Lockdown changed how I saw all of this. Suddenly I had all the introverted time in the world. I belong to a family of introverts, though I’m cultivating a theory that my dad is a secret neurodiverse extrovert. We were quite happy most of the time doing our own thing… 

Yet, if I’m honest, after a while I found a new feeling. I missed people. As in, genuine “I wish I could go to a party or even church coffee (something I struggle with routinely) just to be around people” feelings. These were not something I was used to. I don’t even want to think about what it would have been like had I stayed on my own. Moving back to my own flat in August only exaggerated this, as working from home meant I could easily go a full week with no physical socialising. Trust me, Teams and Zoom meetings do not count!

Obviously, something has had to change from this. This introvert has accepted that she needs people in her life. However, I’m still not willing to burn myself out because I’ve filled every hour with people.

So what’s the change? It is about where I place my intentions, namely being intentional about my time. Who is it good for me to spend time with? How do I share my time between the people in my life and needing my own space? What or who do I spend my time with or doing? I have no answers to any of these questions yet. Hopefully, by asking them each day I will find the right balance of extrovert/introvert in my life.

3. Normal will never look the same again… and that could be a good thing

Normal… I don’t think I’ve heard the word in such continuous use as I have in 2020. Whether it is longing for the “old normal”, discussing the “new normal”, or thinking about the “new post-COVID normal”, a lot of us are fixated on what a normal life looks like now.

I get it. Yes, even me, the girl who thrives off the idea that she isn’t normal (at least by society’s standards). The world has been tossed into so much craziness at me this year that I am craving the routine of normality. However, I’m also having to accept that what was normal will never be the same again. Here are a few examples for you…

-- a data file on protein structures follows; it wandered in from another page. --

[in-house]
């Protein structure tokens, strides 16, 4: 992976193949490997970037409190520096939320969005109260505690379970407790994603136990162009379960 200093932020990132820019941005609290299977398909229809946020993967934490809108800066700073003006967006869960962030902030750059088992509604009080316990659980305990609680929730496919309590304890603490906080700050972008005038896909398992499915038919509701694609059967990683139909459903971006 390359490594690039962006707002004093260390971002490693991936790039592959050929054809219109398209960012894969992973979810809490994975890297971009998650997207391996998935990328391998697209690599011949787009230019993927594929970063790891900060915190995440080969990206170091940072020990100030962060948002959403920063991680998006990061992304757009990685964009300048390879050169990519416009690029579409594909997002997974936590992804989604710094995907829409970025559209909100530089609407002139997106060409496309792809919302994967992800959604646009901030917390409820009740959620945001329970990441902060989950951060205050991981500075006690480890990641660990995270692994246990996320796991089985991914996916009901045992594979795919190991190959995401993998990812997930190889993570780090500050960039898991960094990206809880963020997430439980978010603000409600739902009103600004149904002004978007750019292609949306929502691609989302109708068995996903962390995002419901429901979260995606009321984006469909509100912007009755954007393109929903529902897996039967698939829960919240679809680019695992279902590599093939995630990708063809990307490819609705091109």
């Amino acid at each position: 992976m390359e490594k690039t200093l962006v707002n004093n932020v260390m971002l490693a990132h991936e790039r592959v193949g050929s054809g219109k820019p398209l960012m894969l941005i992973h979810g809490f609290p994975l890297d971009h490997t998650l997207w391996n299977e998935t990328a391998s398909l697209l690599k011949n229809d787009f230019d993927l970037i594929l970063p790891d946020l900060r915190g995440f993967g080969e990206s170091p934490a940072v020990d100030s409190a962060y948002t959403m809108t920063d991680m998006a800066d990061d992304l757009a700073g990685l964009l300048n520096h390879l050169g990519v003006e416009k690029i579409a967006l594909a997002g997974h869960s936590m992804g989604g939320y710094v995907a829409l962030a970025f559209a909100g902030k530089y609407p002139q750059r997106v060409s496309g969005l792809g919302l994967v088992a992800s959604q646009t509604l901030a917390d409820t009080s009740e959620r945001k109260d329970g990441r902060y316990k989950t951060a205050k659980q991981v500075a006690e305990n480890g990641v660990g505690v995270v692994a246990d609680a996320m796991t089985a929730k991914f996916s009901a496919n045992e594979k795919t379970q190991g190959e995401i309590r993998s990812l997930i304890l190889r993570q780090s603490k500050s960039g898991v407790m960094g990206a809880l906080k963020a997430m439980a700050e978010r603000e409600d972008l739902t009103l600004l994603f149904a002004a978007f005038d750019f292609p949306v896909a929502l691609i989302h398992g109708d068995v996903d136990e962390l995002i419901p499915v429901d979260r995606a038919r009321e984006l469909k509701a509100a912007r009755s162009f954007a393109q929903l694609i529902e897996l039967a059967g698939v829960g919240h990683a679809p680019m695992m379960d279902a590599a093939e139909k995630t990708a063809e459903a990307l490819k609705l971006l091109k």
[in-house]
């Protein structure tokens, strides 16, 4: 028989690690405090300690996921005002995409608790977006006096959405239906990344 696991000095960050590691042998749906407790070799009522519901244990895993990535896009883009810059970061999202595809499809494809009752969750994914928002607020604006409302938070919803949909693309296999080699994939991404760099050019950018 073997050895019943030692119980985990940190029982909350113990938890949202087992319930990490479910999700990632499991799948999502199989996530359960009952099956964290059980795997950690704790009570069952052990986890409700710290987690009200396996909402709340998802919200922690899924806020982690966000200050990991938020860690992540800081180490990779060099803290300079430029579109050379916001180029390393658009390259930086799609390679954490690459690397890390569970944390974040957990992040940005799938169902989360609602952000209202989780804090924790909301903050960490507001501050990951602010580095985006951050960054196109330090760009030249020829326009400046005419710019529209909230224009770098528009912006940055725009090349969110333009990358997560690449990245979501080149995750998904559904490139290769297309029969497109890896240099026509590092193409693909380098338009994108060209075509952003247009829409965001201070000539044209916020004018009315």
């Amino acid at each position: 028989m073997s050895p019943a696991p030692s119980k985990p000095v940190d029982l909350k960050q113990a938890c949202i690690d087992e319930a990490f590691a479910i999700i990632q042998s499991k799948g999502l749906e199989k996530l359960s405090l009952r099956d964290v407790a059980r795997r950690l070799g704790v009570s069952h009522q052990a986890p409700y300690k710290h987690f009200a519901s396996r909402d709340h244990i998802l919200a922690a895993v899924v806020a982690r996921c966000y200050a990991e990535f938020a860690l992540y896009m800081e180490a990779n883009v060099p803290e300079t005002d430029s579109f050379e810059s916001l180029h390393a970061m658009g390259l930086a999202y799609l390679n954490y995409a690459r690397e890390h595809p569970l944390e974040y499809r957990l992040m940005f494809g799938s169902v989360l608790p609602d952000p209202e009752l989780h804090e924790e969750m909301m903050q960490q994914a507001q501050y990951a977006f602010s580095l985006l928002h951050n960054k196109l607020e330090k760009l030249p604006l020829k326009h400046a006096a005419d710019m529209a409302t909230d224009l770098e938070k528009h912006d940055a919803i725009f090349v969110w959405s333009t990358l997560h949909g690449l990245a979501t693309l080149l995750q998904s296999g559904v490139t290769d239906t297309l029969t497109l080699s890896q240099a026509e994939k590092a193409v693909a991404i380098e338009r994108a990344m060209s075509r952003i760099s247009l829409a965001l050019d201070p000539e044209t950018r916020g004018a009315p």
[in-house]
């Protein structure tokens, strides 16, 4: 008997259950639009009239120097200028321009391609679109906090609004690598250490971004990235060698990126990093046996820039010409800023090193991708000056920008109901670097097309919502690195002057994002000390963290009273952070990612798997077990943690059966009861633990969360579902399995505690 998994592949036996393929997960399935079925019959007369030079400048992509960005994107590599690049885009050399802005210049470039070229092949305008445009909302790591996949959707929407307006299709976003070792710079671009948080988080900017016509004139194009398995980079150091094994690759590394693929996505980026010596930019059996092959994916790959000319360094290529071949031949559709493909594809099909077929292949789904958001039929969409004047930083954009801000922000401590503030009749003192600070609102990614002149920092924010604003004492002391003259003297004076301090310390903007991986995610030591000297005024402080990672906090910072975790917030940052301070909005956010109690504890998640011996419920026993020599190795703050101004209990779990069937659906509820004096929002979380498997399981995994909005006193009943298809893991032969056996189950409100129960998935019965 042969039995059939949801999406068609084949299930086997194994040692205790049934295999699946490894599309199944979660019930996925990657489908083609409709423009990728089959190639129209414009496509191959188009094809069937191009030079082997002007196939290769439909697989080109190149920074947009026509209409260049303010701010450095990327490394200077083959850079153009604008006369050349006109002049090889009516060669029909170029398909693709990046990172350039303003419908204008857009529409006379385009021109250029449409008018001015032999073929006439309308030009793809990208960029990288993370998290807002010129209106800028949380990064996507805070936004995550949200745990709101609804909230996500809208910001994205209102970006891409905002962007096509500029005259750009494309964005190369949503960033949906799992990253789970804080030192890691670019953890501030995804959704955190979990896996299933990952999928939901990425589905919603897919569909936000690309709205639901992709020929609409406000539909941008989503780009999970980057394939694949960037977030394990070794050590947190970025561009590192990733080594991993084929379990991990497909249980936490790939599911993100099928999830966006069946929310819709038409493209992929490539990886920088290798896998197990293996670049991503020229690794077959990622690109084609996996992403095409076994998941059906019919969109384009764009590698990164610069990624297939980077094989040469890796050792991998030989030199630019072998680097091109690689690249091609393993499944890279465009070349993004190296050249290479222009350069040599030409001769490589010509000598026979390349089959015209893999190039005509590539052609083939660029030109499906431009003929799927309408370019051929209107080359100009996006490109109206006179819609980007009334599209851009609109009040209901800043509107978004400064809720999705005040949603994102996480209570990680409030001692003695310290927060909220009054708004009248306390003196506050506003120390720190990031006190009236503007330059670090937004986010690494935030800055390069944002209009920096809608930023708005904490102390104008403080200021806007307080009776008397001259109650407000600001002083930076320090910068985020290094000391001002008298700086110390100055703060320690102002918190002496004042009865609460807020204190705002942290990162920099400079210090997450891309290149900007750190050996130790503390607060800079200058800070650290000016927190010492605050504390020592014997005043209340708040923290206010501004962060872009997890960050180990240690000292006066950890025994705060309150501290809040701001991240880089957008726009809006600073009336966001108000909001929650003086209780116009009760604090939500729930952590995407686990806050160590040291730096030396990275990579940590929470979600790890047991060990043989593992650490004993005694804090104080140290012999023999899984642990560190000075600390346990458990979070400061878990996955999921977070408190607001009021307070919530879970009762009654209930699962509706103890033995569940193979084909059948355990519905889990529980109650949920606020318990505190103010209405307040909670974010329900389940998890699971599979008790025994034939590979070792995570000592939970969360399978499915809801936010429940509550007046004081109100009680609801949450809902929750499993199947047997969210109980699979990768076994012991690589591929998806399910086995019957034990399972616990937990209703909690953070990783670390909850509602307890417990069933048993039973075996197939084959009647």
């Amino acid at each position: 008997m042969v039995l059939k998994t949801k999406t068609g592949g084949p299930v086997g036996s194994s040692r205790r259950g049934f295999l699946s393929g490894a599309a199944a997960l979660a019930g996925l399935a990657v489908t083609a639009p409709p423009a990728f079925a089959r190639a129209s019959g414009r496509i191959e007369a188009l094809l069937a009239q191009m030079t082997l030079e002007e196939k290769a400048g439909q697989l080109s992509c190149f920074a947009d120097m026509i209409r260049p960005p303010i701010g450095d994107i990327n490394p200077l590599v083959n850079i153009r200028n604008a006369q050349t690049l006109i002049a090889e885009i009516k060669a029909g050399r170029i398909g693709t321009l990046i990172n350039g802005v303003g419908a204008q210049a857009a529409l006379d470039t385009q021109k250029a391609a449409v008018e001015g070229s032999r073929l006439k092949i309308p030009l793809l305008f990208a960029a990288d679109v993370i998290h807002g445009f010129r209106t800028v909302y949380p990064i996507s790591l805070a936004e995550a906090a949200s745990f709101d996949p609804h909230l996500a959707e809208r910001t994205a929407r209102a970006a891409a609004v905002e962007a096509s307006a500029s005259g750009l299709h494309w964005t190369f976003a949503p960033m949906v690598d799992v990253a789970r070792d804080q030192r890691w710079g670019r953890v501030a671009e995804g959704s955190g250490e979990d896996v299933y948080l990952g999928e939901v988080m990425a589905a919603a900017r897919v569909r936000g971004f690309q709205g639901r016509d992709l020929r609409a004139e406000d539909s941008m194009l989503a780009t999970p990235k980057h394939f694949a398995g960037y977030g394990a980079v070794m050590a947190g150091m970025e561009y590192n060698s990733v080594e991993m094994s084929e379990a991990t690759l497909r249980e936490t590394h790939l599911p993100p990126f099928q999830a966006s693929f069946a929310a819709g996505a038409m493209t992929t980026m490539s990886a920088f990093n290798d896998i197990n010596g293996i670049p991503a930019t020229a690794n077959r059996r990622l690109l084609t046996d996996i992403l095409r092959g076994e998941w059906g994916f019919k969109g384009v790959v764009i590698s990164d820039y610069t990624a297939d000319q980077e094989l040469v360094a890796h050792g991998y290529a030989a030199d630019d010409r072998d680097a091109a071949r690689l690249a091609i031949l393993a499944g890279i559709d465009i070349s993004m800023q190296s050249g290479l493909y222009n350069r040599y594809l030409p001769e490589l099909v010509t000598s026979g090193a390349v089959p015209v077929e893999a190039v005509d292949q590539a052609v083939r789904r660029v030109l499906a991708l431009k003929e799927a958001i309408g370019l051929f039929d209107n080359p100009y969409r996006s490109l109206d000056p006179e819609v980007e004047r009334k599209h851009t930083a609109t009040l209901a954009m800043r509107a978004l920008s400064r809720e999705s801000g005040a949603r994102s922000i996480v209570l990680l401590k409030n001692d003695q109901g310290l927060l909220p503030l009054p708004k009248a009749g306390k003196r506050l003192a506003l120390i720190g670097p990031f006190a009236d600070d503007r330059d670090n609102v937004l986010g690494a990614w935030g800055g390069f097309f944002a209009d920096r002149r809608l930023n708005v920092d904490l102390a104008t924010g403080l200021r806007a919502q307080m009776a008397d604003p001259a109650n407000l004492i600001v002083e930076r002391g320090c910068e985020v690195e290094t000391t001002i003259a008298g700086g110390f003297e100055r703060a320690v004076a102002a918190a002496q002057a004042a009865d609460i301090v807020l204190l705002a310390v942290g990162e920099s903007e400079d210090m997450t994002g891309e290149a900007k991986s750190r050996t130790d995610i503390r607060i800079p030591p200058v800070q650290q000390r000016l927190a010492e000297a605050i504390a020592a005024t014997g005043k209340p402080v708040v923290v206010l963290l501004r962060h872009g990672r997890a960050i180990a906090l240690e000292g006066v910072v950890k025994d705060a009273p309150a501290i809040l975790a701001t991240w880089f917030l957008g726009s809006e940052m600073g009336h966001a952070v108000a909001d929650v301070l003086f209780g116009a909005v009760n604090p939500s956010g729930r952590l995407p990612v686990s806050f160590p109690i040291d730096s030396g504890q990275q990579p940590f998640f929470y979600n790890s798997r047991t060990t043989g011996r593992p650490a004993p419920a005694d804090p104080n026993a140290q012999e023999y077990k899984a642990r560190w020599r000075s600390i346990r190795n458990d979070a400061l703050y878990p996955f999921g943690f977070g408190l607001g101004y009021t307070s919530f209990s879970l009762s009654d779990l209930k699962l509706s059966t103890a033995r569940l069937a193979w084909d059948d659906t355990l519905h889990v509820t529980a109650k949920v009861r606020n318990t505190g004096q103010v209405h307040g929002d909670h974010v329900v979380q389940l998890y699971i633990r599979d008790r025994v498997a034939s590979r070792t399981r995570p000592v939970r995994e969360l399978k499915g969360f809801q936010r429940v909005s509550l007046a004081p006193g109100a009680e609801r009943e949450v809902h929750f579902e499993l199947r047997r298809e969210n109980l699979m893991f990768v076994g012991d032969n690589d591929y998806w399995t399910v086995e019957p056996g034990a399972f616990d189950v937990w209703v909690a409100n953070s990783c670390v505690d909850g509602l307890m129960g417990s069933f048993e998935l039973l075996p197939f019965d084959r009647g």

Online dating always led to a physical first dateFirst dates are now happening via video call
Commuting five days a week to the officeOnly having to commute when you actually
want or need to be in the office
Regularly leaving your house to go to other placesRarely having to leave the house
Being able to hug your friends and familyNot being able to hug the people you care
the most about

This is only scraping the surface of how “normal” has changed. Some of these are good things (less commuting, less awkward first date coffees, longer in bed, valuing relationships more) and some are not so good (less time outside, less physical interaction with other people). But when something changes it always brings good with the bad. 

With all this change, the good and the bad, I’m hoping that we will learn something from it. Whether that is in the deep joy of connecting with people in a physical way; how digital media is just a tool, neither good nor bad; or that being still and rested has its place, something of this strange season is going to stay with us no matter what normal looks like. 

Superficially it might look like less commuting or more time exploring your local area. But on a deeper level, I hope that you take the things from this season that have been good for your soul, heart, mind and body into normality with you.

I hope that you take the things from this season that have been good for your soul, heart, mind and body into normality with you.